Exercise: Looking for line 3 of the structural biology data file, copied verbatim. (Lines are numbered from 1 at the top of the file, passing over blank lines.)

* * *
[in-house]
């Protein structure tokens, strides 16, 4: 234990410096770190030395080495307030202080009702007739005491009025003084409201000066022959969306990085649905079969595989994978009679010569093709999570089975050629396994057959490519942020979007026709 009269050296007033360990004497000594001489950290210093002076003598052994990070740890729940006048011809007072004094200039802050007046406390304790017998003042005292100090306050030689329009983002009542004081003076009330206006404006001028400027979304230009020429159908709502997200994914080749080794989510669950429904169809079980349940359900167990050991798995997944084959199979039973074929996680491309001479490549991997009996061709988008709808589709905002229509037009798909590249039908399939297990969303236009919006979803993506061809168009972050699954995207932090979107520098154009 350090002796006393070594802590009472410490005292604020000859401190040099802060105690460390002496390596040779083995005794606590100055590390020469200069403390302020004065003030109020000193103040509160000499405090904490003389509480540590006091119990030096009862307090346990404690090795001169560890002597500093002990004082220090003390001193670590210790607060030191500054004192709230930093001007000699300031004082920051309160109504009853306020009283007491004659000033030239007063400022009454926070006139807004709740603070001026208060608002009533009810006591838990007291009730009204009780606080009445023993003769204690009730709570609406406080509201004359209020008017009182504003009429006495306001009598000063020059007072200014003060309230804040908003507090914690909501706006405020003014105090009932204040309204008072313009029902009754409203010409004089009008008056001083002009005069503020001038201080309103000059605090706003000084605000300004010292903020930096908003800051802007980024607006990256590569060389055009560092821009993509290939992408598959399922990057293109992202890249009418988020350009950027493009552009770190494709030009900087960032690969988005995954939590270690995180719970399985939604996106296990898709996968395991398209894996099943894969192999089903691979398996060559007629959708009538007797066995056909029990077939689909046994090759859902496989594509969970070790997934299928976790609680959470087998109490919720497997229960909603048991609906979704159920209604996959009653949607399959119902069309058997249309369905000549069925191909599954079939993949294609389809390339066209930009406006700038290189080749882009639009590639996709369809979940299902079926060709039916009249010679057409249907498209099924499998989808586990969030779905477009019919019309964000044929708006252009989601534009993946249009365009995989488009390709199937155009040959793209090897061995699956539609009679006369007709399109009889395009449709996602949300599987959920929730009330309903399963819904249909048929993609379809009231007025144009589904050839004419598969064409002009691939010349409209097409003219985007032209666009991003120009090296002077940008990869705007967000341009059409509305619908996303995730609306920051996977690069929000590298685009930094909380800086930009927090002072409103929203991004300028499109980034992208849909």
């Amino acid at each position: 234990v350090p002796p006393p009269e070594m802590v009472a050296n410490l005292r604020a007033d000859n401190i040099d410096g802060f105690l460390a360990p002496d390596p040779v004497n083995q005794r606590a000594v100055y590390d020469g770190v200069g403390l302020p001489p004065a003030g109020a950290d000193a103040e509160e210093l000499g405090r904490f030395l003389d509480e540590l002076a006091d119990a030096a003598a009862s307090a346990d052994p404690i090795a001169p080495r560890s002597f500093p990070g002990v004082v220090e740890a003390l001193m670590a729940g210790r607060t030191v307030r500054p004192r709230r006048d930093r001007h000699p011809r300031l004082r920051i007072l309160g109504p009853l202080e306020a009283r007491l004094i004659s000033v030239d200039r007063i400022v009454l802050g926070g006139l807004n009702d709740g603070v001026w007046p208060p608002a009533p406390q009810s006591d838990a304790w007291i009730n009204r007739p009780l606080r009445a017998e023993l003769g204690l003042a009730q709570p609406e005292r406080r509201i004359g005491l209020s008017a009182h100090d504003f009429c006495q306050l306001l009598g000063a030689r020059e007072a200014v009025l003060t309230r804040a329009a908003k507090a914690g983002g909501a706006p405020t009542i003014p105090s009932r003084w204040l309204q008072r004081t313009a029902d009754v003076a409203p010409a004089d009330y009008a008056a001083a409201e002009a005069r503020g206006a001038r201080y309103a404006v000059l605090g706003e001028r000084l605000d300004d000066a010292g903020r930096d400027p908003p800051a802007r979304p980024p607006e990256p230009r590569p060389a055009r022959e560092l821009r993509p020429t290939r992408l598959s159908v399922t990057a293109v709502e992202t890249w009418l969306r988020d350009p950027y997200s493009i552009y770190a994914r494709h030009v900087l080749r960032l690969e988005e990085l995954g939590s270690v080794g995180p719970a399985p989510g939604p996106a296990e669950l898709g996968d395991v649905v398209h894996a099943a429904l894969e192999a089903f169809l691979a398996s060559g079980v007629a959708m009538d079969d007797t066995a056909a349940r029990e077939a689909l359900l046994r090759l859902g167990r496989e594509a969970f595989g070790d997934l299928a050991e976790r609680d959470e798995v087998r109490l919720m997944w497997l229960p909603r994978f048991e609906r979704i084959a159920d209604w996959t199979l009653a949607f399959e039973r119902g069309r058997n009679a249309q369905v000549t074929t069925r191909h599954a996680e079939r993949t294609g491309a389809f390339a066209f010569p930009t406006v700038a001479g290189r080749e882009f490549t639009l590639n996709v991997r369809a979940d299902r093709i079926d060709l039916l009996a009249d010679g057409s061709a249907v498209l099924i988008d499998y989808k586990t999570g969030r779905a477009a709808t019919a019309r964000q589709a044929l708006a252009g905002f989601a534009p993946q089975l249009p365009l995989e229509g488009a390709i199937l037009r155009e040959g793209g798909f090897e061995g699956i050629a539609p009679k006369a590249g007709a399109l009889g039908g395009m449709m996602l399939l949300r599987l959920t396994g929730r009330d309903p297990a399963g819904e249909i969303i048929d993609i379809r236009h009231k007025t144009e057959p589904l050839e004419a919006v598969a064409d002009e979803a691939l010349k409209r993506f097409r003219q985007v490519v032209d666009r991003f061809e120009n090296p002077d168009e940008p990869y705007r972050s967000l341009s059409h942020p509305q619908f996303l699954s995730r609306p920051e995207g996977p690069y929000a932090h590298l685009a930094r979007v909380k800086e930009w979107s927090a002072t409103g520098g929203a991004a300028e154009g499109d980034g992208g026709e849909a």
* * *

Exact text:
């Amino acid at each position: 234990v350090p002796p006393p009269e070594m802590v009472a050296n410490l005292r604020a007033d000859n401190i040099d410096g802060f105690l460390a360990p002496d390596p040779v004497n083995q005794r606590a000594v100055y590390d020469g770190v200069g403390l302020p001489p004065a003030g109020a950290d000193a103040e509160e210093l000499g405090r904490f030395l003389d509480e540590l002076a006091d119990a030096a003598a009862s307090a346990d052994p404690i090795a001169p080495r560890s002597f500093p990070g002990v004082v220090e740890a003390l001193m670590a729940g210790r607060t030191v307030r500054p004192r709230r006048d930093r001007h000699p011809r300031l004082r920051i007072l309160g109504p009853l202080e306020a009283r007491l004094i004659s000033v030239d200039r007063i400022v009454l802050g926070g006139l807004n009702d709740g603070v001026w007046p208060p608002a009533p406390q009810s006591d838990a304790w007291i009730n009204r007739p009780l606080r009445a017998e023993l003769g204690l003042a009730q709570p609406e005292r406080r509201i004359g005491l209020s008017a009182h100090d504003f009429c006495q306050l306001l009598g000063a030689r020059e007072a200014v009025l003060t309230r804040a329009a908003k507090a914690g983002g909501a706006p405020t009542i003014p105090s009932r003084w204040l309204q008072r004081t313009a029902d009754v003076a409203p010409a004089d009330y009008a008056a001083a409201e002009a005069r503020g206006a001038r201080y309103a404006v000059l605090g706003e001028r000084l605000d300004d000066a010292g903020r930096d400027p908003p800051a802007r979304p980024p607006e990256p230009r590569p060389a055009r022959e560092l821009r993509p020429t290939r992408l598959s159908v399922t990057a293109v709502e992202t890249w009418l969306r988020d350009p950027y997200s493009i552009y770190a994914r494709h030009v900087l080749r960032l690969e988005e990085l995954g939590s270690v080794g995180p719970a399985p989510g939604p996106a296990e669950l898709g996968d395991v649905v398209h894996a099943a429904l894969e192999a089903f169809l691979a398996s060559g079980v007629a959708m009538d079969d007797t066995a056909a349940r029990e077939a689909l359900l046994r090759l859902g167990r496989e594509a969970f595989g070790d997934l299928a050991e976790r609680d959470e798995v087998r109490l919720m997944w497997l229960p909603r994978f048991e609906r979704i084959a159920d209604w996959t199979l009653a949607f399959e039973r119902g069309r058997n009679a249309q369905v000549t074929t069925r191909h599954a996680e079939r993949t294609g491309a389809f390339a066209f010569p930009t406006v700038a001479g290189r080749e882009f490549t639009l590639n996709v991997r369809a979940d299902r093709i079926d060709l039916l009996a009249d010679g057409s061709a249907v498209l099924i988008d499998y989808k586990t999570g969030r779905a477009a709808t019919a019309r964000q589709a044929l708006a252009g905002f989601a534009p993946q089975l249009p365009l995989e229509g488009a390709i199937l037009r155009e040959g793209g798909f090897e061995g699956i050629a539609p009679k006369a590249g007709a399109l009889g039908g395009m449709m996602l399939l949300r599987l959920t396994g929730r009330d309903p297990a399963g819904e249909i969303i048929d993609i379809r236009h009231k007025t144009e057959p589904l050839e004419a919006v598969a064409d002009e979803a691939l010349k409209r993506f097409r003219q985007v490519v032209d666009r991003f061809e120009n090296p002077d168009e940008p990869y705007r972050s967000l341009s059409h942020p509305q619908f996303l699954s995730r609306p920051e995207g996977p690069y929000a932090h590298l685009a930094r979007v909380k800086e930009w979107s927090a002072t409103g520098g929203a991004a300028e154009g499109d980034g992208g026709e849909a």